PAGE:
Do you remember the toy Stretch Armstrong? It was very popular in the 70’s. It’s arms, legs and body were filled with gel and you could stretch it to all kinds of lengths. The toy was reintroduced in 2016 and is still available today.
In a warehouse, objects are often placed at towering heights that are hard to reach. Since you aren’t “Stretch Armstrong,” you have to use some type of equipment, such as a forklift or a man-aboard order picker to reach an item. Workers are often in danger of being hit by objects falling from heights or by reaching and bending into shelving to get to a product. Improper handling of boxes, pallets, cartons and items can cause strain and injury to different parts of the body, especially the back.
Warehouse hazards, though, create more accidents because of the massive quantities of products of all different sizes, shapes and weights stored on shelves, floors and anyplace else someone can find a place to put a box, pallet or carton. Often order pickers have to take on the persona of “Stretch Armstrong” if they want to pick an item from a tall shelf. Below are a list of top injuries in a warehouse and how to avoid them:
- Slips, trips, and falls –
- Each year, more than 8 million Americans will be treated in emergency rooms due to an accidental fall. If items are store haphazardly within the distribution center, such as sticking out too far from a shelf, or placed in the middle of an aisle, workers can easily injure themselves by tripping over or running into these items. Making sure floors are dry and slip resistant can prevent slips, trips and falls.
- There is additional risk when stepping into a rack to pick an item while picking on a man-aboard order picker. Warehouses that use manual picking have to put a person up to those towering heights to retrieve picks that aren’t full pallets (which they would use a forklift for). Not only does that expose a picker to the over-exertions of bending and reaching into racks, they have to do it 20 feet off the ground. A recipe for disaster.
- Lifting and Handling Materials – Improper handling of boxes, pallets, cartons and items can cause strain and injury to different parts of the body, especially the back. Heavy, big objects should be placed in the “golden zone,” where workers do not have to bend, reach or lift above their shoulders or below their waists.
- Overexertion Injuries – these occur when workers lift items that are big and heavy for a long period of time resulting in excessive physical effort. Injuries can occur to joints and ligaments. Also, in the warehouse, workers walk to pick orders. The trip length between picks can be quite long, especially if the warehouse is not organized properly. Properly planned pick paths, SKU rationalization and appropriate slotting of SKUs can help to cut down the length the worker must travel to fill orders.
- Material handling incidents such as dropped boxes and forklift accidents
- Falling Objects – Items not stored properly can fall and inure someone. If the storage racks do not have end-caps, items can just slide right out onto the floor causing injury.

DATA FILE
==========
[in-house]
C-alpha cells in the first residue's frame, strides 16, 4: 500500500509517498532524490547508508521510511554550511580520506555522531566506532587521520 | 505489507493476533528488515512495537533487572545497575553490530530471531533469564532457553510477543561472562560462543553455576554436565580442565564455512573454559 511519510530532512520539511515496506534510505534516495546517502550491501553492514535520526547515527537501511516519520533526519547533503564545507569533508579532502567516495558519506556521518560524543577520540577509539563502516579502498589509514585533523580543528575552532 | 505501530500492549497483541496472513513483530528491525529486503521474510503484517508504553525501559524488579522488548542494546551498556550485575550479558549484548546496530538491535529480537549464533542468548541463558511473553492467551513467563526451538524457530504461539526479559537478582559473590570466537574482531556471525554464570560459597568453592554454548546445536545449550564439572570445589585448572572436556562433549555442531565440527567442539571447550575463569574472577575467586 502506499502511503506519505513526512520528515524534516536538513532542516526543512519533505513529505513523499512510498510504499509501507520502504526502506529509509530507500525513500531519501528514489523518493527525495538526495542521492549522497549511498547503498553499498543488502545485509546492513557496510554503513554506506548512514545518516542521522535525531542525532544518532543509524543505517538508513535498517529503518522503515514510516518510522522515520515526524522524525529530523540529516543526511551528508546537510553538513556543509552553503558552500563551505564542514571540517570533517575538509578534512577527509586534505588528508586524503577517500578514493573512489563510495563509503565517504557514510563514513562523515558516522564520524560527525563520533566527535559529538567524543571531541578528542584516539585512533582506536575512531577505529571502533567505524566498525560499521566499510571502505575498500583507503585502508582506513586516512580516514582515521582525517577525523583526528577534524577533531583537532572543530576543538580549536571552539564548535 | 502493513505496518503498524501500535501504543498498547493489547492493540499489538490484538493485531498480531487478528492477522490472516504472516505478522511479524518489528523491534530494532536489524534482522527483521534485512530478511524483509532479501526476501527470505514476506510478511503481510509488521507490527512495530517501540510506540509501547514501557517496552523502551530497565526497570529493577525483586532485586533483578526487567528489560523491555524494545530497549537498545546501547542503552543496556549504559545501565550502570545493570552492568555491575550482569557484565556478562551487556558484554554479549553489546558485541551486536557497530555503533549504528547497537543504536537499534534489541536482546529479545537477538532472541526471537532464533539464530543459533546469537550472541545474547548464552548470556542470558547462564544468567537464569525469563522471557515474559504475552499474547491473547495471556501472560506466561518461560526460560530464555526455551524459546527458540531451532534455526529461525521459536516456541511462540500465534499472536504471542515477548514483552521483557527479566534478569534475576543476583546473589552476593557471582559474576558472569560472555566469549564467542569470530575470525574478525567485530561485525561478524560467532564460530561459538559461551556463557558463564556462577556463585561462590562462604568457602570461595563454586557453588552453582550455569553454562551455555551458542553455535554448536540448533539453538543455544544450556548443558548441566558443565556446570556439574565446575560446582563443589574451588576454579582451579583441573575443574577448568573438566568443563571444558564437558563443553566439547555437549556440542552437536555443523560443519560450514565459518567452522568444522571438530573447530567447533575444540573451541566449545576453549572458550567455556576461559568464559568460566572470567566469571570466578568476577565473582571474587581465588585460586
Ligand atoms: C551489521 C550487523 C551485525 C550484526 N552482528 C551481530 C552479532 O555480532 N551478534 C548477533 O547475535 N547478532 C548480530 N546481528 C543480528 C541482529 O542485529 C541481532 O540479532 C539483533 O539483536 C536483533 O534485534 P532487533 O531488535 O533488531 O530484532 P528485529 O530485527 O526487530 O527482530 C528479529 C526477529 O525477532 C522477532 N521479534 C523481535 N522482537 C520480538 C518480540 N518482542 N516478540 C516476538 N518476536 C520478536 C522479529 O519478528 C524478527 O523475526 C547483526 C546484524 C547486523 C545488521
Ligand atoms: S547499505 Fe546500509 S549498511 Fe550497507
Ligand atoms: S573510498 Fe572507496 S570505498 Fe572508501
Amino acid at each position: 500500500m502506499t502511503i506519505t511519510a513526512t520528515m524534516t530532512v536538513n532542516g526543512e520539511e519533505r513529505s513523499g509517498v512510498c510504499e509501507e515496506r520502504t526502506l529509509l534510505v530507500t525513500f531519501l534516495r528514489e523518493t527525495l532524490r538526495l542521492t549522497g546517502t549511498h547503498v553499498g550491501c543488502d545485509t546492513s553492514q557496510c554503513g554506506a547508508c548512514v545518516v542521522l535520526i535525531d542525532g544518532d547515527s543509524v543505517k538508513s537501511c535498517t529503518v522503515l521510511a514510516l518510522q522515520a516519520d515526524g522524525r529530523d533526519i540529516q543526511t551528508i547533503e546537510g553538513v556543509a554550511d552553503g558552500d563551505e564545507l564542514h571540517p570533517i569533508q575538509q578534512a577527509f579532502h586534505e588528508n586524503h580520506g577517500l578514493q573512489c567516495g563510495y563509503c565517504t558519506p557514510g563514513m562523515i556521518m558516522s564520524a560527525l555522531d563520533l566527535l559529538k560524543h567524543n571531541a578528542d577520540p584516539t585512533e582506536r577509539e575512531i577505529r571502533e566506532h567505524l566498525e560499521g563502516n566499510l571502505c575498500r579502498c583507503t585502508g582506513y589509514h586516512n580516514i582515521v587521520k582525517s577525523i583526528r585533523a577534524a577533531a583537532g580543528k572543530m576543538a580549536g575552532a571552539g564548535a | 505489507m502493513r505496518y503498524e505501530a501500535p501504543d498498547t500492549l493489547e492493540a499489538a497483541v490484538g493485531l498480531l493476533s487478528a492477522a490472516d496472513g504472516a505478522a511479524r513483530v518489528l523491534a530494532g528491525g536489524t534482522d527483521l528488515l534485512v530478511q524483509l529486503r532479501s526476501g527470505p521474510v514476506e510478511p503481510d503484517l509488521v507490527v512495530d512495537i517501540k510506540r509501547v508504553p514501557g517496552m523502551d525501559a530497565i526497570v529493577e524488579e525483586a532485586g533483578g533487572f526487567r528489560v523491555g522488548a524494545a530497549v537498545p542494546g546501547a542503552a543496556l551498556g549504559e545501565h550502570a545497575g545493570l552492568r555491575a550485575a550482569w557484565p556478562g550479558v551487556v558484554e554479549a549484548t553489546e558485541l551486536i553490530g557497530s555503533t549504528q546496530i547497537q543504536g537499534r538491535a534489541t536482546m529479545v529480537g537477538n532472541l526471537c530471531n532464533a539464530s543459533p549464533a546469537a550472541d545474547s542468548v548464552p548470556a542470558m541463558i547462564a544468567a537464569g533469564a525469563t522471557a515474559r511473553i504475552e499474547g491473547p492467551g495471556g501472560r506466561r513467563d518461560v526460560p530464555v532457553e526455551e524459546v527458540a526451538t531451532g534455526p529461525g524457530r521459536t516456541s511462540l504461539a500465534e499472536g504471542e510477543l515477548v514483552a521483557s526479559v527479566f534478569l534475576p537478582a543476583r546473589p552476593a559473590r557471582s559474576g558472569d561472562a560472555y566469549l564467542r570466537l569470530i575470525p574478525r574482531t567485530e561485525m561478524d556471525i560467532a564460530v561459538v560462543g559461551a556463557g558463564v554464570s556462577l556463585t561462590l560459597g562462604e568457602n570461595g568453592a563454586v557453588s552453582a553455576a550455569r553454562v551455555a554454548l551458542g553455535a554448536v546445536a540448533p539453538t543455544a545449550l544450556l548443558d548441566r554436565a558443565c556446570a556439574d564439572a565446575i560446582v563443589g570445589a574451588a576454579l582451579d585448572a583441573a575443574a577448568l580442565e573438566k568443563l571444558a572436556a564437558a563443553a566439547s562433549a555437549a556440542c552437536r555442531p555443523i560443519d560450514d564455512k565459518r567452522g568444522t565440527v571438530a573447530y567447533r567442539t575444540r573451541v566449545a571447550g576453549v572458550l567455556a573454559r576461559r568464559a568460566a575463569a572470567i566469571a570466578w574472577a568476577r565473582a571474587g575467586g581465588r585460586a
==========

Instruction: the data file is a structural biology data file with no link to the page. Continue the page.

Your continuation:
- Forklifts – Most accidents occur in a warehouse at/with the docks, forklifts, conveyors, storage units and manual lifting/handling. Forklifts can overturn or they can be overloaded, subjecting materials to falling off. Accidents between forklifts of between a forklift and another surface can cause serious injury. Statistics show that 1 in 10 forklifts are involved in an accident each year. Operators need to check hydraulic levels, tire pressure, engines, controls, steering and brakes each day to make sure all are working properly. Forklift work platforms can minimize risks for those doing overhead tasks.
Reduce Injuries with Ergonomics Equipment
A good ergonomics program can decrease risk of injury, reduce travel time for workers, and optimize space – driving significant improvements to the bottom line and a more efficient operation overall. As part of any ergonomics program, heavy, big objects should be placed in the “golden zone,” where workers do not have to bend, reach or lift above their shoulders or below their waists.
Also, workers can injure themselves by reaching deep into a pallet rack in order to pick a case. If a case is stored on a pallet on the floor, they have to bend and reach, limiting their ability to properly lift the case and increasing their odds for injury. If the case is stored deep within the pallet rack, visibility and reach is compromised and further jeopardizes the worker’s safety when picking a case. Using pallet flow racks can ensure that the case is at the point of pick, and that workers do not have to climb into a pallet rack to reach them.
Tilted pick trays allow workers to get a better look at cases stored higher in the pallet rack, and allows them to pick that case without blindly reaching into the rack or scaling the beams. Equipment that allows the picker to slide products to the point of pick can also help workers avoid overexertion and injury.
UNEX Manufacturing has a variety of ergonomically sound order picking solutions available today. Don’t be a “Stretch Armstrong,” contact your UNEX Pickologist for more information.